This is just a general approach here. I'm not considering possible specific instructions that could exist on a given target. Some mentioned address incrementing, if I got it right, and again that it be more efficient would all depend on the exact architecture. If you're incrementing a 16-bit integer on at least a 16-bit processor, then there is really nothing to gain whatsoever (except maybe on a very crippled 16-bit CPU that would use more cycles to issue a 16-bit addition than other operations, which would be pretty rare.) But for an 8-bit target (except possibly one that would still have 16-bit addition using register pairs, yes that has existed), the only generic optimization I can think of would be what I said above: the lower half being ZERO.

Now if we take that question outside of the software world and consider pure digital implementation, then certainly, incrementing by a power of 2 will be much less expensive in terms of resources than incrementing by a number that has more than 1 bit set.
« Last Edit: July 12, 2021, 05:32:16 pm by SiliconWizard »
 

Online T3sl4co1l

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Re: Can I increment an integer faster if 'step' is a power of 2?
« Reply #9 on: July 12, 2021, 05:31:56 pm »
Now if we take that question outside of the software world and consider pure digital implementation, then certainly, incrementing by a power of 2 will be much less expensive in terms of resources than incrementing by a number that has more than 1 bit set.

Heh, would an FPGA even make that optimization?

I guess so?  Not sure which way exactly it'd be done.  For example, using adder builtins, but right/left aligning them, and strapping the extra (unused or default) bits to zero.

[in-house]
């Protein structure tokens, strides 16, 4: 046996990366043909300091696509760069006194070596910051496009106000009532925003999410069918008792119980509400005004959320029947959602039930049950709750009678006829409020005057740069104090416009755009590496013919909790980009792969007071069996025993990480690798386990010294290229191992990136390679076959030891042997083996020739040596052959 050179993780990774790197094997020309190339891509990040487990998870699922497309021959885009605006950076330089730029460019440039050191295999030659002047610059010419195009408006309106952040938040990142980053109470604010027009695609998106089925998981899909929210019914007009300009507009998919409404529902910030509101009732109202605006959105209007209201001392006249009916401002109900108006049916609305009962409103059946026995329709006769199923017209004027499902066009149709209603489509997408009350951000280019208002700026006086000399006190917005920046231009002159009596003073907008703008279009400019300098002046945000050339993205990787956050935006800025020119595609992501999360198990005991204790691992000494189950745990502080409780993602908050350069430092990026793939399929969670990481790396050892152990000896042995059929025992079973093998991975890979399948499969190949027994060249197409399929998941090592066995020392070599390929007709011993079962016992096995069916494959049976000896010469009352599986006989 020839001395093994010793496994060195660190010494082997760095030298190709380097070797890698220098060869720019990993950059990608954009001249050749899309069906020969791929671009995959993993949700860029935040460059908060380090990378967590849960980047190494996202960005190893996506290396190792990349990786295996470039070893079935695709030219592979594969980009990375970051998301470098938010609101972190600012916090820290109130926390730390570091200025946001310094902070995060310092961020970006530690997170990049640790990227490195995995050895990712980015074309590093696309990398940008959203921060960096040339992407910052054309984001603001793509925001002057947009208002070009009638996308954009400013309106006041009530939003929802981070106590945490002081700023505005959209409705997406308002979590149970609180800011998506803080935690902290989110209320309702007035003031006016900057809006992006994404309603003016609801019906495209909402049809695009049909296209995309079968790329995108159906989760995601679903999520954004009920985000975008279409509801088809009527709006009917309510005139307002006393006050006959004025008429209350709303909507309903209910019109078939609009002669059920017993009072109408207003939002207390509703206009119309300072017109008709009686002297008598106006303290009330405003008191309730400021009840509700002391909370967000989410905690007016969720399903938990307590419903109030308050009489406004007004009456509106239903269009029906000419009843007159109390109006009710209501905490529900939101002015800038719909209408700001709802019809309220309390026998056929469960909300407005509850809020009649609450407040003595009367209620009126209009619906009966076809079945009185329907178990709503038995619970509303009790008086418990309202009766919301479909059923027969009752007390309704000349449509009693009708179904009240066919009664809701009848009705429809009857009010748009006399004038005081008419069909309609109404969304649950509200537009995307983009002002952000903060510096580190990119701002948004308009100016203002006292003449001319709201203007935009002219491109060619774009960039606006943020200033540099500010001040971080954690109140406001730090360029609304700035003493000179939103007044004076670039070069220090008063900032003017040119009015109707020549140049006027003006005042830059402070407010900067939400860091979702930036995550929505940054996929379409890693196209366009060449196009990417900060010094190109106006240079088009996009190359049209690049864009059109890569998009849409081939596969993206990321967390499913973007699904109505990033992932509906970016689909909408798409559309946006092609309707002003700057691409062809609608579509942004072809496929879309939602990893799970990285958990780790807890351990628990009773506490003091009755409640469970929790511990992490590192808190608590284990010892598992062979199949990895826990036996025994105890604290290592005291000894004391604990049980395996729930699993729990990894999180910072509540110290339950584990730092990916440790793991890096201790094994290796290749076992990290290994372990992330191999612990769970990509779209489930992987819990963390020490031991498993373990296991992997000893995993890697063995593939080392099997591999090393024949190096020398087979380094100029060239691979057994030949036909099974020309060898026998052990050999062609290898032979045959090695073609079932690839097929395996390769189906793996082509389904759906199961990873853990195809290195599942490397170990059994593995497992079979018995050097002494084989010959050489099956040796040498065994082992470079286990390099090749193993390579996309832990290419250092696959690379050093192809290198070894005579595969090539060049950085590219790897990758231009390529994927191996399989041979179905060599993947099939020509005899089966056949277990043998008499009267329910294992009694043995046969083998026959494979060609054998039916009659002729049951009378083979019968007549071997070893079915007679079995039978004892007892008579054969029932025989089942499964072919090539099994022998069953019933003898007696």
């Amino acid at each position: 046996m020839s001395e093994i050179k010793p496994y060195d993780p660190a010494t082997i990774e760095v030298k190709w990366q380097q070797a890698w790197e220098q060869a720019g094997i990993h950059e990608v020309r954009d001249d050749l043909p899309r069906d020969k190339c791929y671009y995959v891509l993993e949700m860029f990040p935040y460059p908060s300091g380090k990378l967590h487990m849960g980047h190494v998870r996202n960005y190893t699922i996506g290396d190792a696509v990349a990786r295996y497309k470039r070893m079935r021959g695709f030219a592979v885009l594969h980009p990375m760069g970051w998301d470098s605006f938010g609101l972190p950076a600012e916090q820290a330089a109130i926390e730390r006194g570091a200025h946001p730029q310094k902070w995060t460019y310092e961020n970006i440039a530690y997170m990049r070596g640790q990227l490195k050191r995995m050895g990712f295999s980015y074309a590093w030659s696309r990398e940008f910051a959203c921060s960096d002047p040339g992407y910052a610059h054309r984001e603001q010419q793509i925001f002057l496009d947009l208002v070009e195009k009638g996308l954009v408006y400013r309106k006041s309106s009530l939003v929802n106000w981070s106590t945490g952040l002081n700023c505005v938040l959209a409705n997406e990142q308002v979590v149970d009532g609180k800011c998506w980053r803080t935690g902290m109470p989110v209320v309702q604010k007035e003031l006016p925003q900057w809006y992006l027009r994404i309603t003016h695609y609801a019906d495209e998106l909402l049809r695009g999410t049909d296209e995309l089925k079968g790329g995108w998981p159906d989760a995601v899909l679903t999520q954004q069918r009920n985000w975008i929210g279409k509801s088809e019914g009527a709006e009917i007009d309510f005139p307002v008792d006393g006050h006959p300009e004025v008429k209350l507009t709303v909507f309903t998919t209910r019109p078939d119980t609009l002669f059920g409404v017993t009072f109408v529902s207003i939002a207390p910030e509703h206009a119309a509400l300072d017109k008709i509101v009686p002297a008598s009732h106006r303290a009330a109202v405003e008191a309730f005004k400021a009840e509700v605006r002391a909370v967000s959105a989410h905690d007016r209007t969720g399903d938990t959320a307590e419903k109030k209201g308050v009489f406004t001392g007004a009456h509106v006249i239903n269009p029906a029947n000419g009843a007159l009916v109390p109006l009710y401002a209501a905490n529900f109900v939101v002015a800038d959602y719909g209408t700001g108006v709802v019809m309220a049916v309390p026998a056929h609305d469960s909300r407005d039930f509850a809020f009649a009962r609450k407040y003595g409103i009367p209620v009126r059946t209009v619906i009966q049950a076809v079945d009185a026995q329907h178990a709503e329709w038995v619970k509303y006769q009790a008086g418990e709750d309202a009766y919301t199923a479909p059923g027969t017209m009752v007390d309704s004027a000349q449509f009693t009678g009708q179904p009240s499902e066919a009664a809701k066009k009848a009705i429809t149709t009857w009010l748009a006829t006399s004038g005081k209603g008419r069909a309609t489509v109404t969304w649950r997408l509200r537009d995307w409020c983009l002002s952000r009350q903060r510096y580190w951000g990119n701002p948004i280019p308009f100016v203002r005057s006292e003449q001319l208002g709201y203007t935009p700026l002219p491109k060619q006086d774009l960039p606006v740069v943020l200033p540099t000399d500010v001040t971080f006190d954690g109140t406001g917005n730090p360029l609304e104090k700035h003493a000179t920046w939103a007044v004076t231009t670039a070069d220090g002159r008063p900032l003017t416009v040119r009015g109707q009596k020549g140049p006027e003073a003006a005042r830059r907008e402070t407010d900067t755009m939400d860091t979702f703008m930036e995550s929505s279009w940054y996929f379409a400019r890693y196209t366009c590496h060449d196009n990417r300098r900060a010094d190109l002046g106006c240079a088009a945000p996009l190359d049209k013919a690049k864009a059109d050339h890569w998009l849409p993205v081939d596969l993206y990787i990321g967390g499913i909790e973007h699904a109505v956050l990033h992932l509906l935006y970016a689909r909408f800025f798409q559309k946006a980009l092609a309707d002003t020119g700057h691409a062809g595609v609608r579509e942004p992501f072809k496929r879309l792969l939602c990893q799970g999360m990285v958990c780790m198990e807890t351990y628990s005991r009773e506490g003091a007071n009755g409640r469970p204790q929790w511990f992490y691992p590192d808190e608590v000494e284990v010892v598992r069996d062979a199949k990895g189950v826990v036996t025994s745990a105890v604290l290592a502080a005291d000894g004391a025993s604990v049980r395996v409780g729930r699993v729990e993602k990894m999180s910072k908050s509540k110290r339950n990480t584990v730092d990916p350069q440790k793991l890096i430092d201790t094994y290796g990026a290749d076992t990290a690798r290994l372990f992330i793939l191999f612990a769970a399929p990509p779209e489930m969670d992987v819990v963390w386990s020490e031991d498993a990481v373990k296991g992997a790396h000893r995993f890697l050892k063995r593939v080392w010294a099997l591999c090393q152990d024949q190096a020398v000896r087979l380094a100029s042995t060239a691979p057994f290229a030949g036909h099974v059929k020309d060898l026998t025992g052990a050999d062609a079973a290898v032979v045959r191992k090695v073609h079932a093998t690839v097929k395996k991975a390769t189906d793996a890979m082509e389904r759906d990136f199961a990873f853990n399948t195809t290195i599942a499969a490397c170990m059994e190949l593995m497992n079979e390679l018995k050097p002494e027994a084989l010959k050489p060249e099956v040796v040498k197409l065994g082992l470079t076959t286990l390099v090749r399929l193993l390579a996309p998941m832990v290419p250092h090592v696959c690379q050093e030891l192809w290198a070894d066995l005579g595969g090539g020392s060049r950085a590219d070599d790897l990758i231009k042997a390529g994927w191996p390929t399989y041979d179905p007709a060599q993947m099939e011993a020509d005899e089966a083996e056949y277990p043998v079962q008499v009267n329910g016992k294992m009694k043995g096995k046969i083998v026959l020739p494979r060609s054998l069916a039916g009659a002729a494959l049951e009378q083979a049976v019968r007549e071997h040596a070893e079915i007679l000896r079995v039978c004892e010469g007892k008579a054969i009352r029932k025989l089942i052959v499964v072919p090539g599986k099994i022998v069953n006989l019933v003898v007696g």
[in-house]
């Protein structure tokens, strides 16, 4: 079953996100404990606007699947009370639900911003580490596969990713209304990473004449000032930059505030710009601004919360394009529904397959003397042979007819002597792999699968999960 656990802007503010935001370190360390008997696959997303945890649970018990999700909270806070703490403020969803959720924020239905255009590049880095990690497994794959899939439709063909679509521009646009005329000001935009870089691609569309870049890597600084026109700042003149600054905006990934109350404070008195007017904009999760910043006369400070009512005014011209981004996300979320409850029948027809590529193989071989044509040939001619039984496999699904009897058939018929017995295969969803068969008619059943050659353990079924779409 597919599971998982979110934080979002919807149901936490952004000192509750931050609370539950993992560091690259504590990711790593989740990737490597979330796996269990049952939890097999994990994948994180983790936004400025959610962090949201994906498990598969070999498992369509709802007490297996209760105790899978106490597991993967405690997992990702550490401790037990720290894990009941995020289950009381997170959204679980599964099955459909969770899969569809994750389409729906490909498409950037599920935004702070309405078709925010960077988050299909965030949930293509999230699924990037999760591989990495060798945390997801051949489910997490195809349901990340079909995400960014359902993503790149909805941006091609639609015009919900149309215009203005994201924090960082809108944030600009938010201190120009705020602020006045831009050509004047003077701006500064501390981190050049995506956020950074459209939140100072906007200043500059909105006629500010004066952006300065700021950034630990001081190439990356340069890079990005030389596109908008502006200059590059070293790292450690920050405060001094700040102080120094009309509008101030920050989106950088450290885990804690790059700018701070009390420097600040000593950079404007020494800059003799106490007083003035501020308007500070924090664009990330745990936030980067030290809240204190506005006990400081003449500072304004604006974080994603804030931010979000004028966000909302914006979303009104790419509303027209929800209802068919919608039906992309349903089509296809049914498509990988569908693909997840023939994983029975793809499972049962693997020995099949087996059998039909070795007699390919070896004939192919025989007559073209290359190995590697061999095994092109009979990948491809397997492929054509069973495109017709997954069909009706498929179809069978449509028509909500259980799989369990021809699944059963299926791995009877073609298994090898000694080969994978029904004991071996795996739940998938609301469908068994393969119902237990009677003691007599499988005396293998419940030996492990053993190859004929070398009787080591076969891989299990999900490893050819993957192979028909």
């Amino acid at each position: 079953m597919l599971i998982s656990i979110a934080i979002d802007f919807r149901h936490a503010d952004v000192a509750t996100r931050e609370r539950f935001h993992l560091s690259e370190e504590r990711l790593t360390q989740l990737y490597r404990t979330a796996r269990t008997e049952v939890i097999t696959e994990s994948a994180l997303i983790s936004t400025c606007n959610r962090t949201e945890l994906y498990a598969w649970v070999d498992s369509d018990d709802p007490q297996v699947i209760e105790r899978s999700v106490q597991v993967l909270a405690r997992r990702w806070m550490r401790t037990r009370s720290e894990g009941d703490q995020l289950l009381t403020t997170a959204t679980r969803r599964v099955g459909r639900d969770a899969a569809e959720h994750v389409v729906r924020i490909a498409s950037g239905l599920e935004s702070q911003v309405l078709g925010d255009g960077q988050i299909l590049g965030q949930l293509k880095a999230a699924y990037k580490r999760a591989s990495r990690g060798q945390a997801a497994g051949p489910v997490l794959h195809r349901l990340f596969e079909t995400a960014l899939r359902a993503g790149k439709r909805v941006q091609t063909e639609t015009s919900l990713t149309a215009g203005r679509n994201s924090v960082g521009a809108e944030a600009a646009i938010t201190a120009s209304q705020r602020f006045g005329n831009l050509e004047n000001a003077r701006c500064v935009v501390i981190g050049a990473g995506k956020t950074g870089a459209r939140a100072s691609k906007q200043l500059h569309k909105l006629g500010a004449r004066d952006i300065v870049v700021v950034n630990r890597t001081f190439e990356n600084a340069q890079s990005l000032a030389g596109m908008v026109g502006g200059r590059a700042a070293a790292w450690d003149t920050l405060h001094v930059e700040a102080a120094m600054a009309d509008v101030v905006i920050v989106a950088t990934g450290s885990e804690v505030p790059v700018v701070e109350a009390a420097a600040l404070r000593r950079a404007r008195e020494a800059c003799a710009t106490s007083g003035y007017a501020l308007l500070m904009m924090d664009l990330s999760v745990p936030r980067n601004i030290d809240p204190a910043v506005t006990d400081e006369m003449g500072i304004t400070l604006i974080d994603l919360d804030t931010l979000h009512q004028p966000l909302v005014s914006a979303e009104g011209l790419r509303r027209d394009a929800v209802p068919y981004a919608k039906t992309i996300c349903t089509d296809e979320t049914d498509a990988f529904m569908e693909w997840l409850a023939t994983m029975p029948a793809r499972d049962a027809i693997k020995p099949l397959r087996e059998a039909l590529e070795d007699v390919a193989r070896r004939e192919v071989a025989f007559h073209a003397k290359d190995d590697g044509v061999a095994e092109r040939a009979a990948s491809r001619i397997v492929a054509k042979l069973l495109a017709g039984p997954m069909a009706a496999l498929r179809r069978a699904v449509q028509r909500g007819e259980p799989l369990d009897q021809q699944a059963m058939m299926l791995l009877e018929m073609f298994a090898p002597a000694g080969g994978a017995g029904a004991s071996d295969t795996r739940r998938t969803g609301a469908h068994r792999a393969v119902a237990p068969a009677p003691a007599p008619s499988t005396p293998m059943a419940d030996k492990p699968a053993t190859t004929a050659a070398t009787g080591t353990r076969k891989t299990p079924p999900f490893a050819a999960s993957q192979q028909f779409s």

Or if there's no adder fabric (I forget if anyone bothers to implement that actually? multipliers definitely) then it doesn't matter, it's just a handful of gates, hopefully utilizing their carry-ins.

Tim
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Offline SiliconWizard

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Re: Can I increment an integer faster if 'step' is a power of 2?
« Reply #10 on: July 12, 2021, 05:45:25 pm »
Now if we take that question outside of the software world and consider pure digital implementation, then certainly, incrementing by a power of 2 will be much less expensive in terms of resources than incrementing by a number that has more than 1 bit set.

Heh, would an FPGA even make that optimization?

I guess so?  Not sure which way exactly it'd be done.  For example, using adder builtins, but right/left aligning them, and strapping the extra (unused or default) bits to zero.

Or if there's no adder fabric (I forget if anyone bothers to implement that actually? multipliers definitely) then it doesn't matter, it's just a handful of gates, hopefully utilizing their carry-ins.

Tim

On FPGAs specifically (which I was not addressing in particular), I guess it will all depend on the underlying architecture. But as with my optimization tip above, the minimum optimization it will issue is that it will NOT require adders for all the least significant bits that are zero. That still gives more opportunities for optimization. Now the end result will of course all depend on the width of the number to increment, the exact implementation of built-in adders, and so on. And the increment itself, of course. The more LS bits cleared (of course if the increment is constant), and the less expensive it is, in general.